The taxpayer will very soon, be in no mood, to fund Vancouver’s and Surrey’s $4.6 billion gold-plated, prestige transit projects, nor will the taxpayer and the transit user be willing to pay higher fares and other taxes for transit that about 85% of the population will not use.

As Premier, you must step in and say “enough” as TransLink and the Mayor’s Council on Transit have isolated themselves from public oversight and ignore public debate.

In 2015, 62% percent of the people voted against TransLink’s demands for money, yet they have done nothing but play the taxpayer and voter for fools by offering virtually the same plan with no real public input. TransLink’s public oversight is nothing but a charade; a smokescreen to carry on with their hugely expensive rapid transit agenda.

In the post-COVID-19 world, TransLink must plan for affordable transit projects; build user friendly transit projects and refrain from doing the same expensive thing over and over again hoping for different results.

The year 2021 and beyond will be an age of higher taxes, to pay for today’s emergency funding; more people will work at home, thus fewer people will use public transit; social spacing will see different travel routines, again reducing the need for gold-plated transit options. Then the reality of unintended consequences of today’s reality will come into play and those could prove very expensive.

TransLink needs to rethink its planning; the Mayor’s Council on Transit needs to rethink how transit is provided and funded; and the provincial government must rethink its rubber stamping Metro Vancouver’s questionable transit planning.

The taxpayer and the transit customer deserve far better than the current sham planning and complete lack of oversight and failure to correct the current mess maybe felt at the polls in the next election.

Who is not afraid to bell the TransLink and the Mayor’s Council’s “cat”?

Malcolm Johnston is a longtime TransLink and SkyTrain critic with Rail for the Valley. More information on

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Malcolm Johnston The COVID-19 pandemic has made

Bob Mackin

What is the status of Surrey Mayor Doug McCallum’s relationship with Coun. Allison Patton?

Are they merely members of the majority caucus on Surrey city council? Or is there more to it?

Why have credible sources, who fear retribution, told me they have witnessed McCallum and Patton entering or exiting their respective residences together?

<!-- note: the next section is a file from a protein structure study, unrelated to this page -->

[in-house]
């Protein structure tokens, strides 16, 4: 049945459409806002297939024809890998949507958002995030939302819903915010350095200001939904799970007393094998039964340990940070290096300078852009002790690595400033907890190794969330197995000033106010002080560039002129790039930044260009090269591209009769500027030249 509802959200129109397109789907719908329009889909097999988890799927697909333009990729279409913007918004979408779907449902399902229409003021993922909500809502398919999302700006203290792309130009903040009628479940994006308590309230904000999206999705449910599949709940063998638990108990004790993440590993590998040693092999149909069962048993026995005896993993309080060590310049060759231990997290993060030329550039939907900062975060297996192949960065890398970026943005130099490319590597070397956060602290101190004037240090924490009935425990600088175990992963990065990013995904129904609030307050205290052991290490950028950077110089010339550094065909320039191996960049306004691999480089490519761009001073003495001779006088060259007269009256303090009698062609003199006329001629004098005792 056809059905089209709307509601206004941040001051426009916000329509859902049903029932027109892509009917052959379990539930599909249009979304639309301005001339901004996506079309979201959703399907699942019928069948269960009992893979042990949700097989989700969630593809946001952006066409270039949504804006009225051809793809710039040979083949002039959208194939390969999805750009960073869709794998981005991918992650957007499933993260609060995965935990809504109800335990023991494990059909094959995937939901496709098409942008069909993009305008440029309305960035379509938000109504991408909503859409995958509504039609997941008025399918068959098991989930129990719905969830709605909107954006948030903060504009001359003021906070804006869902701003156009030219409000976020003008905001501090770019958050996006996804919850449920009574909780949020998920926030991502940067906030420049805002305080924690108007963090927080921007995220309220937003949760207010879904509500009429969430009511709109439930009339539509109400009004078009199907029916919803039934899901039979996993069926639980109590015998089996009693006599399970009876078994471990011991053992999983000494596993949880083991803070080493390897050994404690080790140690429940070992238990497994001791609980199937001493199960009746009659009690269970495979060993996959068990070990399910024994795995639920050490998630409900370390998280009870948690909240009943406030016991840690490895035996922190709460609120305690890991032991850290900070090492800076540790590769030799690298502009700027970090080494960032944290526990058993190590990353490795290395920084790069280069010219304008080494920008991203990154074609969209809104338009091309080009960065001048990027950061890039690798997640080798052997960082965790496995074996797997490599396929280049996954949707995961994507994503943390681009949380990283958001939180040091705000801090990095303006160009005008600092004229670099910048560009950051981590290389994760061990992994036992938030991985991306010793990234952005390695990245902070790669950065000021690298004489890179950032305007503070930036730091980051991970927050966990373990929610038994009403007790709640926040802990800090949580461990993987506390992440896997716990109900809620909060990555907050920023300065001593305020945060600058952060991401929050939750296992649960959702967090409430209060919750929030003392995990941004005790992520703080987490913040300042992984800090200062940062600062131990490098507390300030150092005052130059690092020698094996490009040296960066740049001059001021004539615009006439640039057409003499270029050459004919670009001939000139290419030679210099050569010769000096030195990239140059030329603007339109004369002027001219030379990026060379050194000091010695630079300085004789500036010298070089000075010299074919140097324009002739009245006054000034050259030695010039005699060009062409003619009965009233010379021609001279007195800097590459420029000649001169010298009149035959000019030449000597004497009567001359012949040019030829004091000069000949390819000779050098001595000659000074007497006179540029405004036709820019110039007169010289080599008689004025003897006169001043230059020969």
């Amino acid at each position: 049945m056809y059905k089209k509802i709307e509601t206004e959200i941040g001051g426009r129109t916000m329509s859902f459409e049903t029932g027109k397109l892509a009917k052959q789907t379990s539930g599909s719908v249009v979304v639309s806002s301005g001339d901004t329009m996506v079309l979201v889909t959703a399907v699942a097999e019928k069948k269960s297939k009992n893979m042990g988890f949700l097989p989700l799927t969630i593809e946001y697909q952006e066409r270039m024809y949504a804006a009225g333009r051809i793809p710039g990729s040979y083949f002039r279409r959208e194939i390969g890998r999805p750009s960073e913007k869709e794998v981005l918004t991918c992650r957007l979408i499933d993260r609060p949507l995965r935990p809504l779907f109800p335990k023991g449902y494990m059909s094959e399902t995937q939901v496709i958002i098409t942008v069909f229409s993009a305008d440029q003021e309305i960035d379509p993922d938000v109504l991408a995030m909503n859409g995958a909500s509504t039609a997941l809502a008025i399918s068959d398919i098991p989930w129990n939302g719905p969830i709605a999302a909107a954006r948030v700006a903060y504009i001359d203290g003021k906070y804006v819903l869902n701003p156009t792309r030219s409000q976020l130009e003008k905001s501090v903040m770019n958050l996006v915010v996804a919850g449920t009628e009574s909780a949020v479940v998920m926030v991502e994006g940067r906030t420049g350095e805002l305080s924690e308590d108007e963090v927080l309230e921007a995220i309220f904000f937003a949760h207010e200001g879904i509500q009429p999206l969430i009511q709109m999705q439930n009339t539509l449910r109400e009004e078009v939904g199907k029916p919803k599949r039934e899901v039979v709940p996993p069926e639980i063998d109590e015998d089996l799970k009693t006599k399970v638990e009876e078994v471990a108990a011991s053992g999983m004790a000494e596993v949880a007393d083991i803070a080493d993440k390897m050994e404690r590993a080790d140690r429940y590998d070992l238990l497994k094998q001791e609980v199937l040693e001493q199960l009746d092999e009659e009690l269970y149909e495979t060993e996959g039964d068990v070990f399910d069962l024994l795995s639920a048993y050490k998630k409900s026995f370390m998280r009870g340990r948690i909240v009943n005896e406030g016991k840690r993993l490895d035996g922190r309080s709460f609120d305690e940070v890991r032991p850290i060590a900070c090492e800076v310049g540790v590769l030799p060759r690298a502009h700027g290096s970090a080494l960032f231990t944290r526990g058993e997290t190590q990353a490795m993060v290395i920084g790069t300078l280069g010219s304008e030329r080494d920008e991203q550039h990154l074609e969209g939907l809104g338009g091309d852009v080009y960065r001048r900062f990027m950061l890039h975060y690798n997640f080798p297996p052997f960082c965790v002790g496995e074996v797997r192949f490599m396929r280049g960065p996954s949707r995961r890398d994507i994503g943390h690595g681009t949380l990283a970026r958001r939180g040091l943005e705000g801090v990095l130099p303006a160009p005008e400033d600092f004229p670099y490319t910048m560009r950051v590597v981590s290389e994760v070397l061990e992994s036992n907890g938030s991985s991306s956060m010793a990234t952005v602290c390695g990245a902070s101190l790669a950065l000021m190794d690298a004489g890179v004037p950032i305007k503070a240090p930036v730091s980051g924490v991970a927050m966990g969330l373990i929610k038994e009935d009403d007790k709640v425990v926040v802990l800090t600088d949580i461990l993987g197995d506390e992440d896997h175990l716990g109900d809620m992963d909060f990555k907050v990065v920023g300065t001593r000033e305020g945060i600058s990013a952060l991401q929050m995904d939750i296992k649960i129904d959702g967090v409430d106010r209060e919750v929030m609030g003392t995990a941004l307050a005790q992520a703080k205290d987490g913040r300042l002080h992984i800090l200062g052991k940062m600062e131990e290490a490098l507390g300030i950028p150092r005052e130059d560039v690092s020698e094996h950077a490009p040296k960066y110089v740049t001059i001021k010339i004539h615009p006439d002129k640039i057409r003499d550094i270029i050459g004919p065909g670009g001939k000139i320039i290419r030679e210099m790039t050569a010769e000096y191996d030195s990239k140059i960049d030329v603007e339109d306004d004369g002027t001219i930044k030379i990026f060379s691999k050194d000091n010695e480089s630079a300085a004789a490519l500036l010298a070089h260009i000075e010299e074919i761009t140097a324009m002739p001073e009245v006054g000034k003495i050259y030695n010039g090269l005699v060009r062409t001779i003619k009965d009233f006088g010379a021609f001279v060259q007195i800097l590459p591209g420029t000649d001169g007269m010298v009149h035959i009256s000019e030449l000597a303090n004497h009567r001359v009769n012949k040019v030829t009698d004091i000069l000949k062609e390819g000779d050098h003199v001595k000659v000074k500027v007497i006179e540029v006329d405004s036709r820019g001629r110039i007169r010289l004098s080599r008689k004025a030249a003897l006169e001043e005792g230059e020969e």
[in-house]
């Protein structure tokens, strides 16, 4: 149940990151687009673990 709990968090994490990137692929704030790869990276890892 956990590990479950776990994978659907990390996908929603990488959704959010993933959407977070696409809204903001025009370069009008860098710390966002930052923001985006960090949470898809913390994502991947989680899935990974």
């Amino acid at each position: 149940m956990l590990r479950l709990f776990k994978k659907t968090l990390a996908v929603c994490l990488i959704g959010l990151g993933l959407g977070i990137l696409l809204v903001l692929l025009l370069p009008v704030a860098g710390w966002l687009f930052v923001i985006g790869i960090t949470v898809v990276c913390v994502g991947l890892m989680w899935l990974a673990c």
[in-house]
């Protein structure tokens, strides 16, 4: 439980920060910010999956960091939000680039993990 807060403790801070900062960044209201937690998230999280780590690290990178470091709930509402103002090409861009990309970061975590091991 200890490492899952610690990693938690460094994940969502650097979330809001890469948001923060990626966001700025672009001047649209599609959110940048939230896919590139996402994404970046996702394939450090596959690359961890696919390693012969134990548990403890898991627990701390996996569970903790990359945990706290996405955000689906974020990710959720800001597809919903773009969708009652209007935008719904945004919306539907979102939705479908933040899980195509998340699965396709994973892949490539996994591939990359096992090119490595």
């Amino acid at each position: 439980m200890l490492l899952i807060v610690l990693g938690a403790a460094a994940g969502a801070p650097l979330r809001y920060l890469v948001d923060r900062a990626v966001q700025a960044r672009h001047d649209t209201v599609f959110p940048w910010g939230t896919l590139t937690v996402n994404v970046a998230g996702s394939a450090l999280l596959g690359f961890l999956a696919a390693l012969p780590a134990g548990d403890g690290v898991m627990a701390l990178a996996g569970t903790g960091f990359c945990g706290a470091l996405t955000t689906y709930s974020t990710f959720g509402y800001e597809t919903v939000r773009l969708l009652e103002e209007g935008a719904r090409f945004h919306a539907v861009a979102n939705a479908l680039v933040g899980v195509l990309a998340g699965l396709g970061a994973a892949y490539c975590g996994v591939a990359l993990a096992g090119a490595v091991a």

Coun. Allison Patton (left) and Surrey Mayor Doug McCallum.

Why are photographs of the two council members at non-council events circulating on social media?

I have diligently sought comment from McCallum and Patton since January. Neither McCallum nor Patton have replied to my repeated phone calls and emails.

If there was no story to be told, a denial would have been simple to deliver and you would not be reading this right now.

The April 16 answer from the Surrey mayor’s office spokesman, Oliver Lum, was the same that he provided me on Jan. 21: “The personal affairs of the Mayor is outside the scope of this office.”

When a question is about the reputation of the Mayor of the second-biggest city in B.C. — and one of the fastest-growing in Canada — it most certainly is in the scope of his office to answer.

McCallum and Patton were elected on the Safe Surrey Coalition slate in 2018; SSC has a slim one vote majority on council, after councillors Jack Hundial, Steven Pettigrew and Brenda Locke defected over policy disputes.

McCallum led SSC to victory in 2018 with expensive promises to replace the RCMP with a municipal police force and to cancel light rail in favour of extending SkyTrain to Langley. McCallum ultimately controls a $1.44 billion civic budget which will no doubt be revised. There is a province-wide state of emergency because of the coronavirus pandemic. The men, women and children who live, work, study and/or play in Surrey have a right to know whether the politicians that run their city are there for them at a time of great need.

It is also a time at which city council has raised the bar. Earlier this month, city council passed a new Council Code of Conduct bylaw. It includes clauses that say a council member shall rigorously avoid situations which may result in claims of pecuniary interest, conflict of interest or bias, and that a council member must disclose any conflict of interest and refrain from participating in a meeting.

Allison Patton (left) and Doug McCallum (Twitter)

Patton had lived in White Rock when she was elected, but bought a $535,000 condo in Rosemary Heights last December. McCallum sometimes lives at a $1.348 million Crescent Beach house.